If you’re like many new home buyers, you’ll likely drive or walk by your new home many times while it’s under construction, sharing photos of its progress along the way.
The home building process is an exciting time and we know you can’t wait to get a good look at your new home and show it off to family and friends.
Your first real chance to get a top to bottom look at your home in its completed state will be during your Pre-Delivery Inspection, or PDI.
When you purchase a new home or condominium, your builder is required by Tarion to conduct a PDI with you on or before the day you take possession. The PDI is more than just a first look around, it’s your opportunity to view your home in its entirety, learn about how to properly maintain it and take stock of anything that may be damaged, incomplete, missing, or not working properly.
You may be excited to show your new home to your friends and family, but this isn’t the time. The PDI is an important part of taking possession of your new home and deserves your full attention. If you are not able to attend yourself, you can ask someone you trust to be there on your behalf.
During the inspection, you should carefully examine your home both inside and out. Look for things like chips in bathtubs and sinks, scratches on counter tops, damage to floors, walls, cabinetry or other finishings, and doors and windows that are not secure or do not open and close easily.
Outside, check things like the quality of brickwork and siding, whether window screens have been installed, and the appearance of the driveway and landscaping.
Your builder’s representative is responsible for making notes of any areas of concern on a PDI form. Review the form carefully to make sure it’s complete. This will become the official record of the condition of your home before you moved in. In case of a disagreement between you and your builder over whether any damage occurred before or after you took possession, Tarion will refer to the notes on your PDI form.
The builder is required to provide you with a copy of the completed PDI, but you may want to take your own notes as well. Feel free to take pictures of any damage or incomplete items. If necessary, those photos can be submitted to Tarion at a later date.
You should take your time when looking over your new home. As a general rule of thumb, a PDI may take about an hour for every 1,000 square feet being inspected.
We’ve heard from buyers who said the condition of the home made it impossible to accurately assess its condition. Sometimes there is still too much construction dust and debris or even weather factors that prevent you from getting a good look. If this happens, make sure to note the items that could not be inspected on the PDI form.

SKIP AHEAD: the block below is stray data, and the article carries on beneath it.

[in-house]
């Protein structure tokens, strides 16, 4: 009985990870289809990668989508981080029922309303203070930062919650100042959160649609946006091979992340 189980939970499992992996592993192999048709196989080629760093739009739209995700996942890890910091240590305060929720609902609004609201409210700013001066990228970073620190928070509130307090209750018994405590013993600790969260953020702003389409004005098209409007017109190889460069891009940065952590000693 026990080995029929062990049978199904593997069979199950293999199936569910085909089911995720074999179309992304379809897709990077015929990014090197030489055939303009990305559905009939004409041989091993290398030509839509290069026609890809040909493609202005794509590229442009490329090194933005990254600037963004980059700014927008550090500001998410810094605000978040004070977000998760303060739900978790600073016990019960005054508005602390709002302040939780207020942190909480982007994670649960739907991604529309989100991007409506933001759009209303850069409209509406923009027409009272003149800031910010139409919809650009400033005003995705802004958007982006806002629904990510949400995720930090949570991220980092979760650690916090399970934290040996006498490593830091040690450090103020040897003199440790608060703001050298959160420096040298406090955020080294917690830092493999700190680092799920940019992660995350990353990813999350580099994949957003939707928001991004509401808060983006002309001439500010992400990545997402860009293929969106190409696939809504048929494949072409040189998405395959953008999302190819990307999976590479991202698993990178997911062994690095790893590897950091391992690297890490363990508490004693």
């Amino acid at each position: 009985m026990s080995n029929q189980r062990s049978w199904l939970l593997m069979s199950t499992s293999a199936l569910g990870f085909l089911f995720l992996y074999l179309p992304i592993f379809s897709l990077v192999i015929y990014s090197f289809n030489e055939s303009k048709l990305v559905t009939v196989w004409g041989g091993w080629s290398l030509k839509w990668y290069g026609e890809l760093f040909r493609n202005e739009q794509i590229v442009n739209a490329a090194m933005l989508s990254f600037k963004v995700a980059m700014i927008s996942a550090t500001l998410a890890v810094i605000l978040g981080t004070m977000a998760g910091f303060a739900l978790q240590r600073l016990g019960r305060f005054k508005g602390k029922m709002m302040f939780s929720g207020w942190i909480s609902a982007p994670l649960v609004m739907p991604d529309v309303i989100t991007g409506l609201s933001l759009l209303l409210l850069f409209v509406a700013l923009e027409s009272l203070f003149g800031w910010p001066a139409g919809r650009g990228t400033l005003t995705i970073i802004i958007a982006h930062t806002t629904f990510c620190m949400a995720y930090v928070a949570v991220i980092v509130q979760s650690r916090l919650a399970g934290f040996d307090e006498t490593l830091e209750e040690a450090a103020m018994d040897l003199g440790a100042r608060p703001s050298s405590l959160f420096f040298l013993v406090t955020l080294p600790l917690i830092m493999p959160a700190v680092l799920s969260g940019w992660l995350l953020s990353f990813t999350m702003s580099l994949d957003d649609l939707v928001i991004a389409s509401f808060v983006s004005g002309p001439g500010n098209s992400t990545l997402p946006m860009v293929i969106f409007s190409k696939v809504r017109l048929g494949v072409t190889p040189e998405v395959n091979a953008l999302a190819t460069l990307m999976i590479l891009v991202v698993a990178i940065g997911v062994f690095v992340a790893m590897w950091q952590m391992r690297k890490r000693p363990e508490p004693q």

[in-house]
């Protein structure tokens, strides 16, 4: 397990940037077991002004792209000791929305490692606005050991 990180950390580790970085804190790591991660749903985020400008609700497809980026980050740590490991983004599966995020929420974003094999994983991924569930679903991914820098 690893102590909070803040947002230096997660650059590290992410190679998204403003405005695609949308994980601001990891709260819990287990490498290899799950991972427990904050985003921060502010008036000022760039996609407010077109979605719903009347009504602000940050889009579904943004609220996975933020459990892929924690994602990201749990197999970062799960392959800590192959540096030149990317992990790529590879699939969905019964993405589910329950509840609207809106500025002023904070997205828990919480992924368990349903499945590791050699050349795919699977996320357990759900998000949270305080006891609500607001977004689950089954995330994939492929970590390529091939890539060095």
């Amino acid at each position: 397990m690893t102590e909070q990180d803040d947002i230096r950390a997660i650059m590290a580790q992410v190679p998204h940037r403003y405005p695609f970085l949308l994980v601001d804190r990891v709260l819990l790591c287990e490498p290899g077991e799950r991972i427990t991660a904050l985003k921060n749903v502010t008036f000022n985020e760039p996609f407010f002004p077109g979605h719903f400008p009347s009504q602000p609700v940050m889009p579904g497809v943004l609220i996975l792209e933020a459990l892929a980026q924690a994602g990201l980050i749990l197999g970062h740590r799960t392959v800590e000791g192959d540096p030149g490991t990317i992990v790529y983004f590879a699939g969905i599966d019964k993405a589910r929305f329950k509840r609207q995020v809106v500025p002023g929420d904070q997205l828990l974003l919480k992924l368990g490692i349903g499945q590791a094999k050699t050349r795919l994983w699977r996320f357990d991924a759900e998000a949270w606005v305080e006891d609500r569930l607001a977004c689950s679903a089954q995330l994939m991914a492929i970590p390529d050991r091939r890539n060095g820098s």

Use the PDI as an opportunity to ask questions and learn about how your home functions. Your builder will show you how to operate your home’s systems, like heating, electrical, air conditioning, and plumbing, and provide you with operating manuals.
Buyers sometimes hire a professional home inspector to accompany them during the PDI. While you are welcome to bring along a trusted companion or professional, buyers should really think about the purpose of the PDI, which is to form a record of the state of your home before you take possession.
Tarion advises buyers who are thinking of hiring a professional home inspector to consider waiting for the 30 day or year-end warranty period. You’ll have much more time to get to know your home and its systems and will have a better indication of any potential problems that your home inspector can look into. If you do hire a home inspector, you should find one who is certified in conducting new construction inspections.
The New Home Buyers
section on Tarion’s website has a number of resources to help you prepare for your PDI including a PDI checklist
and a guide to Getting Ready for the PDI
. You’ll also find the Homeowner Information Package,
or HIP, which your builder will provide on or before your inspection date. Tarion always recommends buyers read the HIP before
their PDI. Being informed and well prepared is the best way to start your homeownership experience!
If you have questions about your warranty, visit Tarion.com or find us on Facebook.